The Collapsed

The_COLLAPSEDParadoxically, it’s easy for us to take a jaundiced view of cover kudos. While we’re grateful when they’re ours, all too often a surfeit of pull quotes invariably leads to viewer disappointment. For The Collapsed, however, the approbation is on-point.

So we’ll take that Rue Morgue ballyhoo and that Fango fellatio. “Genuinely shocking,” with “terror to spare?” More often than not, yes.

While survivalist flicks are a dime a dozen, For $40,000 Justin McConnell and company have done something first-rate with nary pocket change to spare.

Like other survival flicks, there’s people on the run. In this case a family: a vain, sullen teen daughter who thinks nothing of reconciling her survival instincts with a need to shave her legs; a brooding son who can’t seem to please his pa, the armed alpha patriarch; and lastly, there’s the very practical mom.

Like their post-apocalyptic brethren, they’re trying to make it to a Promised Land, in this case one Dover’s Bend where it’s rumored they’ll all be safe. But it’s miles away, naturally.

The foursome take refuge in Lower Bay subway station (the evocative, unused except for movie shoots, Toronto transit facility) and eventually hightail it out of the city to the countryside. They raid a general store for supplies but soon flee, as it’s being guarded by a gas-mask-wearing assailant (pictured in the film’s poster) and an armed associate.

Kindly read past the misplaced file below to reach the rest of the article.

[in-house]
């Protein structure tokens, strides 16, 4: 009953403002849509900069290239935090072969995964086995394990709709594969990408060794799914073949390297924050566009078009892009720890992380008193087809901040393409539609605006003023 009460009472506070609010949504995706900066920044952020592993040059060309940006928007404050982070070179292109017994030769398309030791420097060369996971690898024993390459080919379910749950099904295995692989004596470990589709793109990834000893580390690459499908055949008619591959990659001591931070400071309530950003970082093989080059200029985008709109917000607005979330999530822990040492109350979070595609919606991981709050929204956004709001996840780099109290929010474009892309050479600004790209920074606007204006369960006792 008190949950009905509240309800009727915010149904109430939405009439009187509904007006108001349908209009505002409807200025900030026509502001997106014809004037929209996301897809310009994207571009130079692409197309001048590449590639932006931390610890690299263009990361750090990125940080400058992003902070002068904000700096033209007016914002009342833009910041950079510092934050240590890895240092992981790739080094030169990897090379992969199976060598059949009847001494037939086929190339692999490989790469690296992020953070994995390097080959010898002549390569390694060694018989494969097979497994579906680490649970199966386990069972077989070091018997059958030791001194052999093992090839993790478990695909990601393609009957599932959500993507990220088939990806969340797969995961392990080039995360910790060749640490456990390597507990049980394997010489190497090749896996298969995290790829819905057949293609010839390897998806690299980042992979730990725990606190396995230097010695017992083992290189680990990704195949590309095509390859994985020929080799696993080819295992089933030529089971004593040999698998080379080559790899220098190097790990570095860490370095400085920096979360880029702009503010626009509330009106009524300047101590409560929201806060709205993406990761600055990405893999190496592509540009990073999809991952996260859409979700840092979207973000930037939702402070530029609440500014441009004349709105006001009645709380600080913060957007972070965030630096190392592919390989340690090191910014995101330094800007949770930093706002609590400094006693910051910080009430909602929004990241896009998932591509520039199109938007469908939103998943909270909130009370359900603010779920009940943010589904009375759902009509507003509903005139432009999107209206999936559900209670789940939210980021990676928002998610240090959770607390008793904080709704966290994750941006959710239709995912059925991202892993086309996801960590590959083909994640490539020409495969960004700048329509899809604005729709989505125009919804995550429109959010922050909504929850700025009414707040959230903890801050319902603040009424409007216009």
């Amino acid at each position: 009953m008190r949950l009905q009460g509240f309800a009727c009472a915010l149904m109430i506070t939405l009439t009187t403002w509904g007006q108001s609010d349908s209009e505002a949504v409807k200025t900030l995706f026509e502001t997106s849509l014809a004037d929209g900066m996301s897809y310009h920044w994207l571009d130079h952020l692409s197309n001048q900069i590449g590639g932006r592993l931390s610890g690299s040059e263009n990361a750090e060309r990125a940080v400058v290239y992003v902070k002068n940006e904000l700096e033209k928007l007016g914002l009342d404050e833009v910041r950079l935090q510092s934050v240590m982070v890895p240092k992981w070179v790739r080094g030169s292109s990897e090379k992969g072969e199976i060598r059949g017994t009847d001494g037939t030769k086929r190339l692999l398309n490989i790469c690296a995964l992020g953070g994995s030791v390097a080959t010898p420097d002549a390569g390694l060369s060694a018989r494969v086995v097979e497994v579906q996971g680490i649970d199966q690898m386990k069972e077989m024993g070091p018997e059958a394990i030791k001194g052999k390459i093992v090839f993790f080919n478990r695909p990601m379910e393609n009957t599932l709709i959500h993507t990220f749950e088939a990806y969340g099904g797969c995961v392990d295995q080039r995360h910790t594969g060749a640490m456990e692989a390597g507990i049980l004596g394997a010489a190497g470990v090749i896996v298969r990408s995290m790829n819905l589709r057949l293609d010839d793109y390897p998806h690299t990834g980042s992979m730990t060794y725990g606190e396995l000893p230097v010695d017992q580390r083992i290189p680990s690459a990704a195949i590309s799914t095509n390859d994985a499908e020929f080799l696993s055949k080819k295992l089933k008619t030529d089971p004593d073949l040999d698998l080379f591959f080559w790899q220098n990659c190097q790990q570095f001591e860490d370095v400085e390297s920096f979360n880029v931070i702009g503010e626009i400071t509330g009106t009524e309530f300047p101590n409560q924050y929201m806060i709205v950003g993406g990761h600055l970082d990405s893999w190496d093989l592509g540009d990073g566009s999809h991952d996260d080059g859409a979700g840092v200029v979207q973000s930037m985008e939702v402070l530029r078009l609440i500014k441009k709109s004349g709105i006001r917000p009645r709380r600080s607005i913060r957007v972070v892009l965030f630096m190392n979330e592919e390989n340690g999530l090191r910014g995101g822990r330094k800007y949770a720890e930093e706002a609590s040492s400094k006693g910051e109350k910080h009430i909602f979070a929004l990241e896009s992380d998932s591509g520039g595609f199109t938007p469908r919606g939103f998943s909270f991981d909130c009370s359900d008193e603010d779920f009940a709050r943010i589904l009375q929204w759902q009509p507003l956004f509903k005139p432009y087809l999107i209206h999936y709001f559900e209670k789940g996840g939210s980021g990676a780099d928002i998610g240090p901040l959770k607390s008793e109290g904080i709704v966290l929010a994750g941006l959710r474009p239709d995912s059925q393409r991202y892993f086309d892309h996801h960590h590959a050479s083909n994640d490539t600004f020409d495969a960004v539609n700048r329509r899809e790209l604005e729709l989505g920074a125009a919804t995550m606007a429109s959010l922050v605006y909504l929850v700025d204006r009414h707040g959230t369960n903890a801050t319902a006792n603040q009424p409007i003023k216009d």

What’s chasing them through the forest are both armed assailantsas well as a heavily-breathing presence – an “it.”

The Collapsed_stillAnd exactly what is chasing them? And for what purpose? Patience will be rewarded, especially toward the end, but this review is spoiler-free.

But expect the unexpected. The cover art is misleading, to say the least.

The Collapsed is not a contagion flick, with survivors holed up in a re-purposed property under siege from infected vector cannibals transmitting pathogens. Their world ends, as the poster alludes to, not with bangs but with whimpers.

Pasha Patriki’s camerawork is frenzied and paranoia inducing, with focus in, focus outs, and Rob Kleiner’s score is a character unto itself, ratcheting up the tension. There are dream sequences that are particularly jarring and sinister.

While John Fantasia is dynamite as the blue collar everyman dad, some of the performances suffer a tad due to budget/time constraints of the shoot. Hey, this cost $40 grand. Take it with a shaker of salt. Still, time well spent.

***1/2 (out of 5)

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